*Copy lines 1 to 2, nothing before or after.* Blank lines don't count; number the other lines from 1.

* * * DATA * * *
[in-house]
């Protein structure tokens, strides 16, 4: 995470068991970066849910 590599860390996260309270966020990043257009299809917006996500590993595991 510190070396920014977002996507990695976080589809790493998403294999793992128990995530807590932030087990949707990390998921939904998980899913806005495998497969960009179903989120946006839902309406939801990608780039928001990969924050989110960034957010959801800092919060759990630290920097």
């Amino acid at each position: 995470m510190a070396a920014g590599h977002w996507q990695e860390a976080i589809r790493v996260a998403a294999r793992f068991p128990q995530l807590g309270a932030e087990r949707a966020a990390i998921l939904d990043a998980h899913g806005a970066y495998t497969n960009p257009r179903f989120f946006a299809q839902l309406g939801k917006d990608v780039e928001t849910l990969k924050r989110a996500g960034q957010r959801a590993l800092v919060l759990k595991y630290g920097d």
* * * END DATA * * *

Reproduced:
[in-house]
């Protein structure tokens, strides 16, 4: 995470068991970066849910 590599860390996260309270966020990043257009299809917006996500590993595991 510190070396920014977002996507990695976080589809790493998403294999793992128990995530807590932030087990949707990390998921939904998980899913806005495998497969960009179903989120946006839902309406939801990608780039928001990969924050989110960034957010959801800092919060759990630290920097």